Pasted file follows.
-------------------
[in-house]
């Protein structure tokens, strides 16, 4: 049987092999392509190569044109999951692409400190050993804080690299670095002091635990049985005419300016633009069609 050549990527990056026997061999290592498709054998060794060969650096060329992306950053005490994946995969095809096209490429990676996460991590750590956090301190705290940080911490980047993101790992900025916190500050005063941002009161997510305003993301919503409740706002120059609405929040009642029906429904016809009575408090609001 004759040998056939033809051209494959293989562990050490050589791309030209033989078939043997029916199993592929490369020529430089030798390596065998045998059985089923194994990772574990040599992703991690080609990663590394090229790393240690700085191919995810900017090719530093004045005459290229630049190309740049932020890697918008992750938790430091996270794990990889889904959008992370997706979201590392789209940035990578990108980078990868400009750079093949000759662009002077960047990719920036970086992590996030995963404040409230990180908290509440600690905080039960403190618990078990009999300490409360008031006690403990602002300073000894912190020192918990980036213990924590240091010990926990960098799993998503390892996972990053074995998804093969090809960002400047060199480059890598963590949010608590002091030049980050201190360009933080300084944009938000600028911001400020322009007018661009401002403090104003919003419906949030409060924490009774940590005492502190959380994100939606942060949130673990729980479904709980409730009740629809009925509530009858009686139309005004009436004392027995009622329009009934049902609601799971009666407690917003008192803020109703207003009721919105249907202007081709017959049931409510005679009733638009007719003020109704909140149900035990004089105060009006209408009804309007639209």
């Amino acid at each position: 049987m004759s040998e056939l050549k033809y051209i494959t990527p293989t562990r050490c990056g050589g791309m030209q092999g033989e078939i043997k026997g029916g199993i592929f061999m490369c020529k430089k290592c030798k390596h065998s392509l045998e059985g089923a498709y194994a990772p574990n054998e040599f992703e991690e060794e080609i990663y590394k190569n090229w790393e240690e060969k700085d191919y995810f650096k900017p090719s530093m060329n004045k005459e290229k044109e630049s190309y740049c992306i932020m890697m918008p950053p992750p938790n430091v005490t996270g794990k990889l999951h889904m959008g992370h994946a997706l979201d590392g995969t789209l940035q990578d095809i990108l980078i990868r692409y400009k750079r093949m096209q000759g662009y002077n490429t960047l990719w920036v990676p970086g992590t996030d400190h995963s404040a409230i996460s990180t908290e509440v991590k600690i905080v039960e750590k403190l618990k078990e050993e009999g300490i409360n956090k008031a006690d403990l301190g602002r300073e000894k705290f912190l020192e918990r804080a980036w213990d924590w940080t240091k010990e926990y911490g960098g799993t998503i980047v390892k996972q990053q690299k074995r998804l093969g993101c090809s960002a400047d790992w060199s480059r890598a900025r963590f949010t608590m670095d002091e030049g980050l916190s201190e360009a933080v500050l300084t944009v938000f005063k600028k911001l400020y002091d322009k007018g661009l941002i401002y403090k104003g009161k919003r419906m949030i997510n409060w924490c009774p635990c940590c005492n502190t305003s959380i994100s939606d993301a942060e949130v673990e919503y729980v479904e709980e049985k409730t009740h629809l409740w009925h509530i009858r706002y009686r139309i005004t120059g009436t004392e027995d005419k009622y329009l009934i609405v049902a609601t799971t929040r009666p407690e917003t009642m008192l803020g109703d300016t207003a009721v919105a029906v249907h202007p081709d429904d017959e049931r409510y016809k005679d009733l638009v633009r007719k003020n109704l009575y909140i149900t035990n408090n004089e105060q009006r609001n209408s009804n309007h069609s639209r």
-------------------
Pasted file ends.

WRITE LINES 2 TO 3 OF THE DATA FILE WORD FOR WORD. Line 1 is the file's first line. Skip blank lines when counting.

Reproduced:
């Protein structure tokens, strides 16, 4: 049987092999392509190569044109999951692409400190050993804080690299670095002091635990049985005419300016633009069609 050549990527990056026997061999290592498709054998060794060969650096060329992306950053005490994946995969095809096209490429990676996460991590750590956090301190705290940080911490980047993101790992900025916190500050005063941002009161997510305003993301919503409740706002120059609405929040009642029906429904016809009575408090609001 004759040998056939033809051209494959293989562990050490050589791309030209033989078939043997029916199993592929490369020529430089030798390596065998045998059985089923194994990772574990040599992703991690080609990663590394090229790393240690700085191919995810900017090719530093004045005459290229630049190309740049932020890697918008992750938790430091996270794990990889889904959008992370997706979201590392789209940035990578990108980078990868400009750079093949000759662009002077960047990719920036970086992590996030995963404040409230990180908290509440600690905080039960403190618990078990009999300490409360008031006690403990602002300073000894912190020192918990980036213990924590240091010990926990960098799993998503390892996972990053074995998804093969090809960002400047060199480059890598963590949010608590002091030049980050201190360009933080300084944009938000600028911001400020322009007018661009401002403090104003919003419906949030409060924490009774940590005492502190959380994100939606942060949130673990729980479904709980409730009740629809009925509530009858009686139309005004009436004392027995009622329009009934049902609601799971009666407690917003008192803020109703207003009721919105249907202007081709017959049931409510005679009733638009007719003020109704909140149900035990004089105060009006209408009804309007639209």
């Amino acid at each position: 049987m004759s040998e056939l050549k033809y051209i494959t990527p293989t562990r050490c990056g050589g791309m030209q092999g033989e078939i043997k026997g029916g199993i592929f061999m490369c020529k430089k290592c030798k390596h065998s392509l045998e059985g089923a498709y194994a990772p574990n054998e040599f992703e991690e060794e080609i990663y590394k190569n090229w790393e240690e060969k700085d191919y995810f650096k900017p090719s530093m060329n004045k005459e290229k044109e630049s190309y740049c992306i932020m890697m918008p950053p992750p938790n430091v005490t996270g794990k990889l999951h889904m959008g992370h994946a997706l979201d590392g995969t789209l940035q990578d095809i990108l980078i990868r692409y400009k750079r093949m096209q000759g662009y002077n490429t960047l990719w920036v990676p970086g992590t996030d400190h995963s404040a409230i996460s990180t908290e509440v991590k600690i905080v039960e750590k403190l618990k078990e050993e009999g300490i409360n956090k008031a006690d403990l301190g602002r300073e000894k705290f912190l020192e918990r804080a980036w213990d924590w940080t240091k010990e926990y911490g960098g799993t998503i980047v390892k996972q990053q690299k074995r998804l093969g993101c090809s960002a400047d790992w060199s480059r890598a900025r963590f949010t608590m670095d002091e030049g980050l916190s201190e360009a933080v500050l300084t944009v938000f005063k600028k911001l400020y002091d322009k007018g661009l941002i401002y403090k104003g009161k919003r419906m949030i997510n409060w924490c009774p635990c940590c005492n502190t305003s959380i994100s939606d993301a942060e949130v673990e919503y729980v479904e709980e049985k409730t009740h629809l409740w009925h509530i009858r706002y009686r139309i005004t120059g009436t004392e027995d005419k009622y329009l009934i609405v049902a609601t799971t929040r009666p407690e917003t009642m008192l803020g109703d300016t207003a009721v919105a029906v249907h202007p081709d429904d017959e049931r409510y016809k005679d009733l638009v633009r007719k003020n109704l009575y909140i149900t035990n408090n004089e105060q009006r609001n209408s009804n309007h069609s639209r």